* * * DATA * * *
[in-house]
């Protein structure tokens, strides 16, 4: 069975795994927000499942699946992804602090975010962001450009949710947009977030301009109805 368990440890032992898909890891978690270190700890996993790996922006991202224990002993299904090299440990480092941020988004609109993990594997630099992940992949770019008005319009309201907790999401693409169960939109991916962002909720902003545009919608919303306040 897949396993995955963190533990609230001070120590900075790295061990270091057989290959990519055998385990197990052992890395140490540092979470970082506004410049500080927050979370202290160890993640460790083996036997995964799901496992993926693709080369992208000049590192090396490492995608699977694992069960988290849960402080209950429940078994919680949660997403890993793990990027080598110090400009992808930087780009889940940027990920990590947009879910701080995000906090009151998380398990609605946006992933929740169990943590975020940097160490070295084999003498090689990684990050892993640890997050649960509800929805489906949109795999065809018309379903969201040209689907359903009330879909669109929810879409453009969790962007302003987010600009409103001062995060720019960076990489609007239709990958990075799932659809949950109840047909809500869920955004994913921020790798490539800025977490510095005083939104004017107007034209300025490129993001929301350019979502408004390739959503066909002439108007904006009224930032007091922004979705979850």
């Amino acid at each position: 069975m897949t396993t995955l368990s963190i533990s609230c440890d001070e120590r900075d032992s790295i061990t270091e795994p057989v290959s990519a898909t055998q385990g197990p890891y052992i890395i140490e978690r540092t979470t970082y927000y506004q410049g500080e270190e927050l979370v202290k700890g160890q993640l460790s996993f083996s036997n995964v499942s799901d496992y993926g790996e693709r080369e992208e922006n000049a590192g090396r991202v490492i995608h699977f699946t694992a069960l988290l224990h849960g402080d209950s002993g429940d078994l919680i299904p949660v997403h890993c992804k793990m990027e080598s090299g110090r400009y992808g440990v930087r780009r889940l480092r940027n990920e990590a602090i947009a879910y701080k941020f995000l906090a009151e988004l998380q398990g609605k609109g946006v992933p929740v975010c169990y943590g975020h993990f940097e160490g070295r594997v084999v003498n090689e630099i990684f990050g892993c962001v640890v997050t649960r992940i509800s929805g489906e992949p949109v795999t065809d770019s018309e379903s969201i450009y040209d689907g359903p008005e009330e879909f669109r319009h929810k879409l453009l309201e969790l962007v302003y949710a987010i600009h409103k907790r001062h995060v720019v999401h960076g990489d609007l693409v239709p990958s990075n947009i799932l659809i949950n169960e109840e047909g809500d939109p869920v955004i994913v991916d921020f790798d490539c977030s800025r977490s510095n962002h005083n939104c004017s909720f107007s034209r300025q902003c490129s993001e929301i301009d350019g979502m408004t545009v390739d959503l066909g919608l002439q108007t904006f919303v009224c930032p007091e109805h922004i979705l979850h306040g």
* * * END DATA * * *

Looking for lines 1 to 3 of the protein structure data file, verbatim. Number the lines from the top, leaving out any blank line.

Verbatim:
[in-house]
């Protein structure tokens, strides 16, 4: 069975795994927000499942699946992804602090975010962001450009949710947009977030301009109805 368990440890032992898909890891978690270190700890996993790996922006991202224990002993299904090299440990480092941020988004609109993990594997630099992940992949770019008005319009309201907790999401693409169960939109991916962002909720902003545009919608919303306040 897949396993995955963190533990609230001070120590900075790295061990270091057989290959990519055998385990197990052992890395140490540092979470970082506004410049500080927050979370202290160890993640460790083996036997995964799901496992993926693709080369992208000049590192090396490492995608699977694992069960988290849960402080209950429940078994919680949660997403890993793990990027080598110090400009992808930087780009889940940027990920990590947009879910701080995000906090009151998380398990609605946006992933929740169990943590975020940097160490070295084999003498090689990684990050892993640890997050649960509800929805489906949109795999065809018309379903969201040209689907359903009330879909669109929810879409453009969790962007302003987010600009409103001062995060720019960076990489609007239709990958990075799932659809949950109840047909809500869920955004994913921020790798490539800025977490510095005083939104004017107007034209300025490129993001929301350019979502408004390739959503066909002439108007904006009224930032007091922004979705979850």
């Amino acid at each position: 069975m897949t396993t995955l368990s963190i533990s609230c440890d001070e120590r900075d032992s790295i061990t270091e795994p057989v290959s990519a898909t055998q385990g197990p890891y052992i890395i140490e978690r540092t979470t970082y927000y506004q410049g500080e270190e927050l979370v202290k700890g160890q993640l460790s996993f083996s036997n995964v499942s799901d496992y993926g790996e693709r080369e992208e922006n000049a590192g090396r991202v490492i995608h699977f699946t694992a069960l988290l224990h849960g402080d209950s002993g429940d078994l919680i299904p949660v997403h890993c992804k793990m990027e080598s090299g110090r400009y992808g440990v930087r780009r889940l480092r940027n990920e990590a602090i947009a879910y701080k941020f995000l906090a009151e988004l998380q398990g609605k609109g946006v992933p929740v975010c169990y943590g975020h993990f940097e160490g070295r594997v084999v003498n090689e630099i990684f990050g892993c962001v640890v997050t649960r992940i509800s929805g489906e992949p949109v795999t065809d770019s018309e379903s969201i450009y040209d689907g359903p008005e009330e879909f669109r319009h929810k879409l453009l309201e969790l962007v302003y949710a987010i600009h409103k907790r001062h995060v720019v999401h960076g990489d609007l693409v239709p990958s990075n947009i799932l659809i949950n169960e109840e047909g809500d939109p869920v955004i994913v991916d921020f790798d490539c977030s800025r977490s510095n962002h005083n939104c004017s909720f107007s034209r300025q902003c490129s993001e929301i301009d350019g979502m408004t545009v390739d959503l066909g919608l002439q108007t904006f919303v009224c930032p007091e109805h922004i979705l979850h306040g």